What is: General Grant’s cabin at the Eppes Plantation
What was: For nearly a year, General Grant occupied a tent and later a cabin here, while he commanded his army in the final months of the Civil War. Grant hosted several visiting dignitaries, including Secretary of State William Seward, Vice President Andrew Johnson, and President Lincoln visited the site during the siege in 1864-5.
Grant chose the Eppes family Appomattox Plantation at City Point (now Hopewell, VA) for his headquarters and supply depot because of its strategic location, situated on a bluff overlooking the James and Appomattox rivers. It had a port and railroad access. There was a telegraph station constructed in the house. The Appomattox Plantation became central for the offices of the Quartermaster.
Grants operation occupied most of the front lawn, 22 log structures, as a major supply center serving 100,000 men who were besieging Petersburg and Richmond. His supply base at City Point was one of the world’s busiest seaports and combined with the use of the Military Railroad for communication and transportation. The successful capture of Petersburg and its network of railroads was the key to the fall of the Confederate capital city of Richmond, ending the war less than a week later.
By May 1865 Dr. Richard Eppes had taken the Amnesty Oath but found that due to his wealth he did not qualify to benefit from the Amnesty Proclamation. He had to raise money to obtain the title to his land and to settle up with the Federal government, including purchase the structures the Union army left behind on his land before he could touch them. By early 1866, after a favorable transaction with the government, the plantation was back in his hands and by March his family was together again at City Point.
A major limitation to our understanding of the enslaved community is due to limited surviving archaeological sites. The family’s financial situation in the early twentieth century led to the sale of the Hopewell and Bermuda Hundred Farms, destroying the archaeological record of the slave quarters there.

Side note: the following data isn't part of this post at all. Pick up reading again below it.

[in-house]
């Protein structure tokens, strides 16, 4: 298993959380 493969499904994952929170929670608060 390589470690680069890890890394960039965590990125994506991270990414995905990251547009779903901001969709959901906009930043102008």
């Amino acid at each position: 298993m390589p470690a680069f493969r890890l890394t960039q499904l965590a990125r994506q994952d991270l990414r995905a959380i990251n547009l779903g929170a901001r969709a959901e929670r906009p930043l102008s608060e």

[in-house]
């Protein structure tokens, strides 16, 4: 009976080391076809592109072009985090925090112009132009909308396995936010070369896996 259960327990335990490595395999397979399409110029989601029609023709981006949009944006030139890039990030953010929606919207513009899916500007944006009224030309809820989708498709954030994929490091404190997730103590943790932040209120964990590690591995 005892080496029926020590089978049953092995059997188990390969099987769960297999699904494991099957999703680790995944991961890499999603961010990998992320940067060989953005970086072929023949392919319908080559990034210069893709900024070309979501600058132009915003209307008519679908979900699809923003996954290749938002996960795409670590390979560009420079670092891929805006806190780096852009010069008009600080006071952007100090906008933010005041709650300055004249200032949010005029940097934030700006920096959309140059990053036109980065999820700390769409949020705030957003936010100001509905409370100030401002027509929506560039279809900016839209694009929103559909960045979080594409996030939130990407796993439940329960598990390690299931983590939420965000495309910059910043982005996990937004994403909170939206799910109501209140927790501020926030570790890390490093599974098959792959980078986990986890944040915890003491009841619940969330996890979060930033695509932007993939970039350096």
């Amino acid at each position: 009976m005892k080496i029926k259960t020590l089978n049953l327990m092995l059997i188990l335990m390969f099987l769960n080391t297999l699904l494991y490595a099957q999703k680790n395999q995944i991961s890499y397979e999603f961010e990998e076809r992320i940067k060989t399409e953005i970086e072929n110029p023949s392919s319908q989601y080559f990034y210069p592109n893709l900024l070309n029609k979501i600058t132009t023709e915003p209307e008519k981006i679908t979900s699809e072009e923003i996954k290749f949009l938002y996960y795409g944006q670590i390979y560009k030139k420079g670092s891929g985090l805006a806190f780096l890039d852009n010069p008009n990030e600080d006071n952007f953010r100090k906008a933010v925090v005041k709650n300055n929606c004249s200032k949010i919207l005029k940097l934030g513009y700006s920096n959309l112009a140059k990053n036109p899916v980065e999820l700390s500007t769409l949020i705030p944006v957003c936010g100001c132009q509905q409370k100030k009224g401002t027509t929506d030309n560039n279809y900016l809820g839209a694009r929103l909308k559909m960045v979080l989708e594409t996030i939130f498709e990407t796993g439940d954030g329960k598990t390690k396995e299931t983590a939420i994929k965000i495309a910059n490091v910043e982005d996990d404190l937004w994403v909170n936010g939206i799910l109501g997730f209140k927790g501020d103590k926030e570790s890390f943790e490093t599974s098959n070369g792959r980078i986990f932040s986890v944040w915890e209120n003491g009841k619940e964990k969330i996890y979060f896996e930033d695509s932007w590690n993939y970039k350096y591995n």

What is: Appomattox Manor at City Point, Virginia, the town is now known as Hopewell, VA. It is most well known as Grants headquarters, part of the Petersburg National Battlefield
What was: The area around the plantation was first settled in 1613. Captain Francis Eppes originally acquired a large tract of land in 1635, encompassing area known as City Point, along the James River. Today the town is known as Hopewell, VA. The property remained in the Eppes family until 1979.
In 1844, at the age of 20, Dr. Richard Eppes, who had had earned his medical degree at the University of Pennsylvania, inherited his ancestral home, Appomattox Manor at City Point, Virginia. When war broke out, Eppes enlisted in the 3rd Virginia cavalry and helped to equip the unit. Eppes then became a civilian contract surgeon for the Confederate army in Petersburg for the duration of the war.
Prior to the Civil War, Eppes owned nearly 130 slaves and 2,300 acres. The slaves performed the hard labor on this estate, as well as all the household functions. Eppes recorded truancy in labor, feigned illnesses, and theft of food. Most of the punishments for those people consisted of a reduction of rations or a whipping.
Just days after a Union raiding party landed at City Point, the Eppes’ family departed and all but 12 of the slaves cast their fortunes with the Union army. When General grant arrived at City Point he established his headquarters in a tent on the east lawn of Dr. Richard Eppes’ plantation. From tents on the east lawn, replaced in the winter with cabins, Grant and his officers coordinated the Union campaign. President Lincoln visited City Point twice during the siege to meet with his top military officers, and tour the Depot Field Hospital, the largest of the four military hospitals. Source: National Parks Service, Petersburg National Battlefield, Virginia